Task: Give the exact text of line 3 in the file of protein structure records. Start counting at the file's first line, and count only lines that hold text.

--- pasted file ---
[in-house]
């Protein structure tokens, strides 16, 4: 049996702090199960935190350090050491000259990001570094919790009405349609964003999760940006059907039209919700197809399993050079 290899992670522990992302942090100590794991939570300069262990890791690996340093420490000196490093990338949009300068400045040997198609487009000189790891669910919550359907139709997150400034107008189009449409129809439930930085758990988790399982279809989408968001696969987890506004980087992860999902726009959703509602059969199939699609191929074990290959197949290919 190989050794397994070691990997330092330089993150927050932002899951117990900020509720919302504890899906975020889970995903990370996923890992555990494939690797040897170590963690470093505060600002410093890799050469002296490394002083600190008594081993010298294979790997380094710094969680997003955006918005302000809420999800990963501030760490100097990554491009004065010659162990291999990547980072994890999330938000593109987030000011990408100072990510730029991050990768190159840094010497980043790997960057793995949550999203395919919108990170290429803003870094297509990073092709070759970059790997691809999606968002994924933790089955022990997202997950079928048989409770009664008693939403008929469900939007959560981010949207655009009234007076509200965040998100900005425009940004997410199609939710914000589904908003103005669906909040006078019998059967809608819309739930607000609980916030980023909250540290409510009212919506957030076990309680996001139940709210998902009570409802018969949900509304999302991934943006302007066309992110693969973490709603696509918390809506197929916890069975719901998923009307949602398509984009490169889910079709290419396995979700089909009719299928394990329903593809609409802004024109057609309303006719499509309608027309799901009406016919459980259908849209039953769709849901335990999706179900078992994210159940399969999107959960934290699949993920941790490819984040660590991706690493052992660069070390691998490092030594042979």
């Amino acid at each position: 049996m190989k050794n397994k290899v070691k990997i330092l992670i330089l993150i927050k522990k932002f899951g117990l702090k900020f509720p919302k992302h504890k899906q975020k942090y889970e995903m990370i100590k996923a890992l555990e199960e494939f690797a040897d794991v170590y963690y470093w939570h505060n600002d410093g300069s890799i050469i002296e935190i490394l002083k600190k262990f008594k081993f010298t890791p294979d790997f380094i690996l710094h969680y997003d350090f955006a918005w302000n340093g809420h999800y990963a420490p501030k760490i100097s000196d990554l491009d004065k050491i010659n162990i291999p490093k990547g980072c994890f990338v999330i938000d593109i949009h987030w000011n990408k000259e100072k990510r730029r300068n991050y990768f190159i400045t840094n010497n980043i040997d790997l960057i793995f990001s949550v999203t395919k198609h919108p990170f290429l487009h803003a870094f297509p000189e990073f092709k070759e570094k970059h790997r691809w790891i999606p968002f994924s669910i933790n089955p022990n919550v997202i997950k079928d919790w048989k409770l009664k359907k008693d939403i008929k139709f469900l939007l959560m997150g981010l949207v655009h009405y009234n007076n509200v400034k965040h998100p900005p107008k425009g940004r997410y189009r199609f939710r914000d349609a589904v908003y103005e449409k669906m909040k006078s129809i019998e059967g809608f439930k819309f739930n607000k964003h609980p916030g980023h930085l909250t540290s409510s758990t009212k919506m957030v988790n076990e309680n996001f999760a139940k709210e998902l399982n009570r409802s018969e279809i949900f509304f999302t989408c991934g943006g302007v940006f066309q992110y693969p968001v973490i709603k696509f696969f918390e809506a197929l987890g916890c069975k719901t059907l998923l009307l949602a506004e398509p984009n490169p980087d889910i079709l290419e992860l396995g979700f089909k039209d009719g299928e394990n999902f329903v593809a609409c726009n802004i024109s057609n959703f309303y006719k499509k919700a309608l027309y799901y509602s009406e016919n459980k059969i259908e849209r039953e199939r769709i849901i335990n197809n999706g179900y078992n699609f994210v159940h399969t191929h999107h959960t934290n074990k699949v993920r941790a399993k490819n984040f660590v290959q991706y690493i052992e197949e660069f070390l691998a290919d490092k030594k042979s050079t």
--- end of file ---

């Amino acid at each position: 049996m190989k050794n397994k290899v070691k990997i330092l992670i330089l993150i927050k522990k932002f899951g117990l702090k900020f509720p919302k992302h504890k899906q975020k942090y889970e995903m990370i100590k996923a890992l555990e199960e494939f690797a040897d794991v170590y963690y470093w939570h505060n600002d410093g300069s890799i050469i002296e935190i490394l002083k600190k262990f008594k081993f010298t890791p294979d790997f380094i690996l710094h969680y997003d350090f955006a918005w302000n340093g809420h999800y990963a420490p501030k760490i100097s000196d990554l491009d004065k050491i010659n162990i291999p490093k990547g980072c994890f990338v999330i938000d593109i949009h987030w000011n990408k000259e100072k990510r730029r300068n991050y990768f190159i400045t840094n010497n980043i040997d790997l960057i793995f990001s949550v999203t395919k198609h919108p990170f290429l487009h803003a870094f297509p000189e990073f092709k070759e570094k970059h790997r691809w790891i999606p968002f994924s669910i933790n089955p022990n919550v997202i997950k079928d919790w048989k409770l009664k359907k008693d939403i008929k139709f469900l939007l959560m997150g981010l949207v655009h009405y009234n007076n509200v400034k965040h998100p900005p107008k425009g940004r997410y189009r199609f939710r914000d349609a589904v908003y103005e449409k669906m909040k006078s129809i019998e059967g809608f439930k819309f739930n607000k964003h609980p916030g980023h930085l909250t540290s409510s758990t009212k919506m957030v988790n076990e309680n996001f999760a139940k709210e998902l399982n009570r409802s018969e279809i949900f509304f999302t989408c991934g943006g302007v940006f066309q992110y693969p968001v973490i709603k696509f696969f918390e809506a197929l987890g916890c069975k719901t059907l998923l009307l949602a506004e398509p984009n490169p980087d889910i079709l290419e992860l396995g979700f089909k039209d009719g299928e394990n999902f329903v593809a609409c726009n802004i024109s057609n959703f309303y006719k499509k919700a309608l027309y799901y509602s009406e016919n459980k059969i259908e849209r039953e199939r769709i849901i335990n197809n999706g179900y078992n699609f994210v159940h399969t191929h999107h959960t934290n074990k699949v993920r941790a399993k490819n984040f660590v290959q991706y690493i052992e197949e660069f070390l691998a290919d490092k030594k042979s050079t």